The UFC spent millions of dollars in lobbying to get MMA legalized in New York. And it looks like the promotion — as well as others — will have to continue opening the check book.
Under New York's unique $1 million traumatic brain injury insurance provision, the UFC will have to shell out $1,675 per fighter for the policy, promotion officials confirmed with MMA Fighting on Saturday night. That's $43,550 for UFC 205 on Nov. 12 at Madison Square Garden, which has 13 fights and 26 athletes on the card.
The figure does not include the typical $50,000 medical and $50,000 accidental death insurance policies, which typically cost promoters around $4,000 per card, depending on the state. All told, the UFC could have to pay nearly $50,000 in total insurance money for UFC 205, its first-ever event in New York City.
New York Department of State spokesperson Laz Benitez told ESPN's Brett Okamoto that the state had approved a policy written and sold by insurance company AIG.
Insurance coverage in other states does not include the $1 million traumatic brain injury provision. In California, a comparable state, a promoter is responsible to pay a total of roughly $3,800 in insurance coverage, according to documents obtained by MMA Fighting in a public records request with the California State Athletic Commission (CSAC).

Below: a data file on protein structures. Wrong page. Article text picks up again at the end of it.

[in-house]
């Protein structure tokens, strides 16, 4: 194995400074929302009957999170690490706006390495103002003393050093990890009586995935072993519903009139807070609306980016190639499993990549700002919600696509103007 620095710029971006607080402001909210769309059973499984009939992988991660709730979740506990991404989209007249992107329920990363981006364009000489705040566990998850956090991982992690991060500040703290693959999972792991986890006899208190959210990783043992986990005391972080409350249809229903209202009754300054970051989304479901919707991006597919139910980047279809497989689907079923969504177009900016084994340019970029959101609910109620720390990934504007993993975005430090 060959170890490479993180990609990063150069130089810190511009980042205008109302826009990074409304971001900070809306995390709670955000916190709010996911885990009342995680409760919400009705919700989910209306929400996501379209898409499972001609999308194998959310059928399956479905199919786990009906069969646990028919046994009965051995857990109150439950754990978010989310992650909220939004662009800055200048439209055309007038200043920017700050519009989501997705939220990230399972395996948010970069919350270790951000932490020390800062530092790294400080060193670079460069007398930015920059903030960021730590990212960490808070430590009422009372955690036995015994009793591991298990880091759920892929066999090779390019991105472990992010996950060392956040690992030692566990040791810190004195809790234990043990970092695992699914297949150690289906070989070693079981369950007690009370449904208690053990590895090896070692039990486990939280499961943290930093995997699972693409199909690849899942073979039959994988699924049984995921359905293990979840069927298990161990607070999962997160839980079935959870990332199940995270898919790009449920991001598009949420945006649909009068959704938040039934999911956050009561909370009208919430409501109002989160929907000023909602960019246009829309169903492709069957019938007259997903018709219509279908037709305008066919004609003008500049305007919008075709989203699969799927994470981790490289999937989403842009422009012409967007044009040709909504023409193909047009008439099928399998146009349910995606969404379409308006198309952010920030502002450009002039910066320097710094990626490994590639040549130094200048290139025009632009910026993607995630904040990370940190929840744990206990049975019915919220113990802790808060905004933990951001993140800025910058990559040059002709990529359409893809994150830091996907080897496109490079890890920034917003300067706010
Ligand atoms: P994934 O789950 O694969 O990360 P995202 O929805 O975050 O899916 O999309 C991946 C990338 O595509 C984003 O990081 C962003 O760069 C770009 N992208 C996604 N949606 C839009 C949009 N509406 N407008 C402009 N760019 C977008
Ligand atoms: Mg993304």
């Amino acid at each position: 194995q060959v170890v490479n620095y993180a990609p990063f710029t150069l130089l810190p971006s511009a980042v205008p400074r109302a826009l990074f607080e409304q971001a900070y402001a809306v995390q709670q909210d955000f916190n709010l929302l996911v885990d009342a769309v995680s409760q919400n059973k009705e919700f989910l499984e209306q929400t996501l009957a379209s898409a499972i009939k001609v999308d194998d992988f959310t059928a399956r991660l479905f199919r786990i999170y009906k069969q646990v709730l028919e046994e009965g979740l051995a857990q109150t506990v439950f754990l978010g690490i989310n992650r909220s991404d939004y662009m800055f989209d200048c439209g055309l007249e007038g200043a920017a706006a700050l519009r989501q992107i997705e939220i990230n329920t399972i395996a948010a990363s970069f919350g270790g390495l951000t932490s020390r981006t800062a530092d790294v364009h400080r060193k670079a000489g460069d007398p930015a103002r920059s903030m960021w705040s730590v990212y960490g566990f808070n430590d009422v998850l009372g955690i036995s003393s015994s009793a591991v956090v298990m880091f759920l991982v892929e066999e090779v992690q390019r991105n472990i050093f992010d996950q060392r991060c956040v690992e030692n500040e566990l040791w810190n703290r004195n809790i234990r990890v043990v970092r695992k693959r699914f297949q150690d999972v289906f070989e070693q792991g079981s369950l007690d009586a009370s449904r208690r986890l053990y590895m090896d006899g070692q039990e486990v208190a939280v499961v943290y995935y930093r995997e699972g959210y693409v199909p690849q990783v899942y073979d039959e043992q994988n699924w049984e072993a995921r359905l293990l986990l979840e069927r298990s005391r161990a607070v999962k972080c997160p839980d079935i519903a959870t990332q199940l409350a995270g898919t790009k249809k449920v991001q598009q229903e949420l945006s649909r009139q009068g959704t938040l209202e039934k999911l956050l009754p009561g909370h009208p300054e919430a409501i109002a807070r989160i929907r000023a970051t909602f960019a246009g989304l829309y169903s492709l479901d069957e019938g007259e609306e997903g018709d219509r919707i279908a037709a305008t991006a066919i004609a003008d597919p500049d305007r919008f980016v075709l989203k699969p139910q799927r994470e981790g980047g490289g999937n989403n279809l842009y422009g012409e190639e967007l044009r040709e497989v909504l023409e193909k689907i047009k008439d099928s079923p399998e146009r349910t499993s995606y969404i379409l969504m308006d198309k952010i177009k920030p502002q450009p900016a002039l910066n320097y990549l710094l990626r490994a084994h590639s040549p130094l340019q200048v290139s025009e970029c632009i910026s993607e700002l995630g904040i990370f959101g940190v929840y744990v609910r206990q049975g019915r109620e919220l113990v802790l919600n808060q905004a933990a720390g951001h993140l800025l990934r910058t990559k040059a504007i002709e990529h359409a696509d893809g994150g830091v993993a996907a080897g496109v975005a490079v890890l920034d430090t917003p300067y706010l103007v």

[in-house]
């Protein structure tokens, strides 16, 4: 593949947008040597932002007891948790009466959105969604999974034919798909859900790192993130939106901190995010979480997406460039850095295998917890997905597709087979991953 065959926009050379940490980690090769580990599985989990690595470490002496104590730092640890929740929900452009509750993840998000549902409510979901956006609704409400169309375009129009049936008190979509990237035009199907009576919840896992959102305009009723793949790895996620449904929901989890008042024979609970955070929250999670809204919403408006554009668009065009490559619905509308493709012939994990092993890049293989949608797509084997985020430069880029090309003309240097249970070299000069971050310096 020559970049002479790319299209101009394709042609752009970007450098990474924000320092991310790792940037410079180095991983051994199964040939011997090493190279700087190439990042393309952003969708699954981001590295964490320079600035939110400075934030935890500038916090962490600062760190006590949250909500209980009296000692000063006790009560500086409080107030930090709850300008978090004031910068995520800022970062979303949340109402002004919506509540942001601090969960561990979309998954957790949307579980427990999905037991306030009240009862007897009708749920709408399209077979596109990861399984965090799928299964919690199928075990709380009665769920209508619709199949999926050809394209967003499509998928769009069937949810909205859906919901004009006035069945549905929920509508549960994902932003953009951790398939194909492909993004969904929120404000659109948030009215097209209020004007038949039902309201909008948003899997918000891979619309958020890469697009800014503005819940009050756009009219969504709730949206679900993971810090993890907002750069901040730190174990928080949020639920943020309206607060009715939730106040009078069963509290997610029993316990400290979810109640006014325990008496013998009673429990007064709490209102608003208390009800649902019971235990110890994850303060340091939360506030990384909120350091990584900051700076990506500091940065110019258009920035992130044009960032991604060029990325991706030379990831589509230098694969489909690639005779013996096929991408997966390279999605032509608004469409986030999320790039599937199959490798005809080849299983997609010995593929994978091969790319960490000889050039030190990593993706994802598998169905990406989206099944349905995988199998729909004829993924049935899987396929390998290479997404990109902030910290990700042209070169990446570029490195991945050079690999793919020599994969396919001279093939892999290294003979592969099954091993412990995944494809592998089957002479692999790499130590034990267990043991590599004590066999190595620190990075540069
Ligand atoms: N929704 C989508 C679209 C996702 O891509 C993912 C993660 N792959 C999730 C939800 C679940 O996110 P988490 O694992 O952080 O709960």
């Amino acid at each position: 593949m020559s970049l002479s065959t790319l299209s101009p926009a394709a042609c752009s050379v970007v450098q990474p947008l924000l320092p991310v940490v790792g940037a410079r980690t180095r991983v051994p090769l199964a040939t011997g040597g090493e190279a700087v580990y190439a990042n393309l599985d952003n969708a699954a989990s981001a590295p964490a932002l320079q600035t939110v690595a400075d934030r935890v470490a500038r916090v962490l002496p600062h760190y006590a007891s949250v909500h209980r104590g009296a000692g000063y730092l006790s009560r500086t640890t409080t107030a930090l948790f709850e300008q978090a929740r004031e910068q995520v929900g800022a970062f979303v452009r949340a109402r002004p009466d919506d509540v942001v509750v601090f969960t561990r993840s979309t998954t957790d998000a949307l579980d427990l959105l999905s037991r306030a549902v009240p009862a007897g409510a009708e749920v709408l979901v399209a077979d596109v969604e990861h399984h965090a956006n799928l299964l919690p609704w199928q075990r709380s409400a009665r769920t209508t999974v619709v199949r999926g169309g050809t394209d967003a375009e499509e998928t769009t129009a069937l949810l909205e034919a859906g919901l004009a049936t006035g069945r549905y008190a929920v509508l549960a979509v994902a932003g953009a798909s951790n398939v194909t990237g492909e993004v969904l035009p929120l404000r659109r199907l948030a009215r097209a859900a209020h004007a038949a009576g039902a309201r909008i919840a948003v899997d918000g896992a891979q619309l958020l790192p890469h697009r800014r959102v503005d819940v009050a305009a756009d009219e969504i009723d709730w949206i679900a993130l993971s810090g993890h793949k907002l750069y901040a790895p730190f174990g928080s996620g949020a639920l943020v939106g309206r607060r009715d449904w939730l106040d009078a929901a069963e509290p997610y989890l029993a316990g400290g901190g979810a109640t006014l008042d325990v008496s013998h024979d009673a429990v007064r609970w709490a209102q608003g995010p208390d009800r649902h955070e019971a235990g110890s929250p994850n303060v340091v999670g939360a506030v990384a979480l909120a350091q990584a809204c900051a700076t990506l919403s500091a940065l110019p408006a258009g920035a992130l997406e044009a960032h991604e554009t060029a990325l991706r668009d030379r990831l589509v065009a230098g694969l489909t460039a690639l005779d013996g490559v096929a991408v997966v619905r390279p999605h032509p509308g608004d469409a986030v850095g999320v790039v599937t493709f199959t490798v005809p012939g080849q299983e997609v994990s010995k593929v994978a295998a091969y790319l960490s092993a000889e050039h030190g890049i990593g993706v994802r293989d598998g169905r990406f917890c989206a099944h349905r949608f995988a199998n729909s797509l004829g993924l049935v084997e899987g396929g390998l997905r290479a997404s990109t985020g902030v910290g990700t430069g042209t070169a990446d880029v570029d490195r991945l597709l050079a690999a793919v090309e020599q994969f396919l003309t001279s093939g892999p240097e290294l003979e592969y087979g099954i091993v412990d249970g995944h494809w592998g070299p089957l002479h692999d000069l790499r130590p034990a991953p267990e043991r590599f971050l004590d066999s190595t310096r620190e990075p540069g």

The dollar amounts will be the same for UFC Fight Night: Lewis vs. Abdurakhimov on Dec. 9 in Albany. So that card, with 12 fights and 24 fighters official right now, will cost the UFC $40,200 for that traumatic brain injury insurance premium.
The UFC might be able to foot the bill for the high insurance premiums, especially for bigger cards. But other promoters are already feeling the heat.
This week, longtime New York boxing promoter Lou DiBella announced he was pulling his remaining 2016 schedule from New York, including two dates in December at Brooklyn's Barclays Center, because of the new insurance provisions that are contributing to the "extinction of boxing in New York," he said.
"The sport has, for all intents and purposes, been evicted by a legislature willfully ignorant of both the boxing and insurance industries," DiBella said in a press release. "The actions of the powers that be in Albany and their political appointees are depriving New York state residents in the sport of boxing from their livelihoods. Small businesses are being put at jeopardy with no recourse or ability to continue plying their trade. This is a disgraceful abuse of legislative and state power."
In a statement given to MMA Fighting earlier this month, Benitez said the New York State Athletic Commission (NYSAC) insurance requirement is in place for safety reasons. In the event an athlete suffers a debilitating brain injury, they will be covered financially.
"NYSAC's primary objective is to ensure the safest environment for combative sports in the nation so that combat athletes competing in New York State incur the fewest and least severe injuries possible," he said.
Critics have said that the insurance policy doesn't necessarily do anything to prevent injuries on the front end, just exempts promoters and the state from liability in the event of a rare brain injury after the fact.
In addition to the two UFC events, World Series of Fighting is running a card on Dec. 31 at the Theater at Madison Square Garden. No other prominent MMA shows have been scheduled in New York, thought Bellator MMA has been licensed as a promoter.